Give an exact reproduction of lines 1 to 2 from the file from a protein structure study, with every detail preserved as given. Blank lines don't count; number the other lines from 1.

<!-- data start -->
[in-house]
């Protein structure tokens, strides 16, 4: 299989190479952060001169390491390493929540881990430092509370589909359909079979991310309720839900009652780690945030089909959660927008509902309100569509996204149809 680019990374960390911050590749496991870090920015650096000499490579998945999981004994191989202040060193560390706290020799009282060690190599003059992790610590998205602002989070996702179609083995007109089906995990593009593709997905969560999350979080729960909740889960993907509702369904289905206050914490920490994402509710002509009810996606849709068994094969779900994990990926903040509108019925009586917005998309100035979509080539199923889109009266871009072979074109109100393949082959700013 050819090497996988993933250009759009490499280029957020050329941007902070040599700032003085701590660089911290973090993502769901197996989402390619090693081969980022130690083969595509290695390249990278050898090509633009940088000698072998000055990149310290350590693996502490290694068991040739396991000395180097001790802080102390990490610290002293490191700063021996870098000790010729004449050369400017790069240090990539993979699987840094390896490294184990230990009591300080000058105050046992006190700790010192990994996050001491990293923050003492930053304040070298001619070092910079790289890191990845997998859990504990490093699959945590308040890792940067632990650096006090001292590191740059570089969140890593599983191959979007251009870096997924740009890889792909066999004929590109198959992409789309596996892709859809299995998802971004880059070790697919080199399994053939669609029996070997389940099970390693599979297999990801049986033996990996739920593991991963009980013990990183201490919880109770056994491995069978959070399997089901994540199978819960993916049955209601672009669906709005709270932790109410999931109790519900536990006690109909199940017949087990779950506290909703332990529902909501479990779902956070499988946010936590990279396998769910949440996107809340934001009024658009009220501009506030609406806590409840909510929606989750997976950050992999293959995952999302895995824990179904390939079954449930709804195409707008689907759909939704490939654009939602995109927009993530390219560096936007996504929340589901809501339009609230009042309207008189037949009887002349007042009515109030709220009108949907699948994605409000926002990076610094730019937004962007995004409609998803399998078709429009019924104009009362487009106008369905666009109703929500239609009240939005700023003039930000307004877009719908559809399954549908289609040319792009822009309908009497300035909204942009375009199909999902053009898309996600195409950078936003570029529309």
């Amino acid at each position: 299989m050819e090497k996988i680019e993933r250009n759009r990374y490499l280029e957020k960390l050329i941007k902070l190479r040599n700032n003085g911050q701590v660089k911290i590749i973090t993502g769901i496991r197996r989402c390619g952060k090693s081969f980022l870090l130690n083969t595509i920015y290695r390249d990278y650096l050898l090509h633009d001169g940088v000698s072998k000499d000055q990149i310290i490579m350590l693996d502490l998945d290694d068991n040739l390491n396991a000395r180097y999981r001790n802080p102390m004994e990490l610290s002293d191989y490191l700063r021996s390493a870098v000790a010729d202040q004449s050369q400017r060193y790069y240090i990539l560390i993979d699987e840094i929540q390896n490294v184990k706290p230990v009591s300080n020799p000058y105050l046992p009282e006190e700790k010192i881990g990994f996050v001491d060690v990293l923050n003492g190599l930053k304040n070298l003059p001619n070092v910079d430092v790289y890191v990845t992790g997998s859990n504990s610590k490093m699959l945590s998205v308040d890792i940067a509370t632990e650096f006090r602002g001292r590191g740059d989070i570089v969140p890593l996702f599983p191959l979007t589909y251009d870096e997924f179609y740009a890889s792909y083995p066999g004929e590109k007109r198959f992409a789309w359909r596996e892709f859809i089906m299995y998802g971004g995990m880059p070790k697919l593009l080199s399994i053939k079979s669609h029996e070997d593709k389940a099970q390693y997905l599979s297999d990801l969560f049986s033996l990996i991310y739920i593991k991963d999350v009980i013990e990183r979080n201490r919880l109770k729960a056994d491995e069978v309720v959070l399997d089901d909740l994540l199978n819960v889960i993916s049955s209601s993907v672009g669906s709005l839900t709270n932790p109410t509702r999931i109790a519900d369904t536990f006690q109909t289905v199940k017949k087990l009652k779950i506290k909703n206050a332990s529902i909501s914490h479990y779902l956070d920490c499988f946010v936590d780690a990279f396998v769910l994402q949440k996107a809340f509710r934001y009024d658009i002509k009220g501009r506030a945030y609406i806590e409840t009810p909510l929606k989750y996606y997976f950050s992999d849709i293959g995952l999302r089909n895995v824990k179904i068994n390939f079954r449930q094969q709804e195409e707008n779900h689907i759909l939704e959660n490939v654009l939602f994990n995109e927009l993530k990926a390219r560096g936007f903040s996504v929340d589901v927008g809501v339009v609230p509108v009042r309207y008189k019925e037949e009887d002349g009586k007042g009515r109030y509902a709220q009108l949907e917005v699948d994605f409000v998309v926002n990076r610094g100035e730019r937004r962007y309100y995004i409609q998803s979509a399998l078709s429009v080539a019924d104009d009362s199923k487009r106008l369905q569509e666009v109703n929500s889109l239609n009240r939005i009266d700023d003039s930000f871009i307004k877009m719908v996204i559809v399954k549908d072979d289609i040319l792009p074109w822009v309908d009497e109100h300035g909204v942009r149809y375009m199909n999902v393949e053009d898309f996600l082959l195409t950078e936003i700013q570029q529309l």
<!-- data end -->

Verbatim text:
[in-house]
């Protein structure tokens, strides 16, 4: 299989190479952060001169390491390493929540881990430092509370589909359909079979991310309720839900009652780690945030089909959660927008509902309100569509996204149809 680019990374960390911050590749496991870090920015650096000499490579998945999981004994191989202040060193560390706290020799009282060690190599003059992790610590998205602002989070996702179609083995007109089906995990593009593709997905969560999350979080729960909740889960993907509702369904289905206050914490920490994402509710002509009810996606849709068994094969779900994990990926903040509108019925009586917005998309100035979509080539199923889109009266871009072979074109109100393949082959700013 050819090497996988993933250009759009490499280029957020050329941007902070040599700032003085701590660089911290973090993502769901197996989402390619090693081969980022130690083969595509290695390249990278050898090509633009940088000698072998000055990149310290350590693996502490290694068991040739396991000395180097001790802080102390990490610290002293490191700063021996870098000790010729004449050369400017790069240090990539993979699987840094390896490294184990230990009591300080000058105050046992006190700790010192990994996050001491990293923050003492930053304040070298001619070092910079790289890191990845997998859990504990490093699959945590308040890792940067632990650096006090001292590191740059570089969140890593599983191959979007251009870096997924740009890889792909066999004929590109198959992409789309596996892709859809299995998802971004880059070790697919080199399994053939669609029996070997389940099970390693599979297999990801049986033996990996739920593991991963009980013990990183201490919880109770056994491995069978959070399997089901994540199978819960993916049955209601672009669906709005709270932790109410999931109790519900536990006690109909199940017949087990779950506290909703332990529902909501479990779902956070499988946010936590990279396998769910949440996107809340934001009024658009009220501009506030609406806590409840909510929606989750997976950050992999293959995952999302895995824990179904390939079954449930709804195409707008689907759909939704490939654009939602995109927009993530390219560096936007996504929340589901809501339009609230009042309207008189037949009887002349007042009515109030709220009108949907699948994605409000926002990076610094730019937004962007995004409609998803399998078709429009019924104009009362487009106008369905666009109703929500239609009240939005700023003039930000307004877009719908559809399954549908289609040319792009822009309908009497300035909204942009375009199909999902053009898309996600195409950078936003570029529309």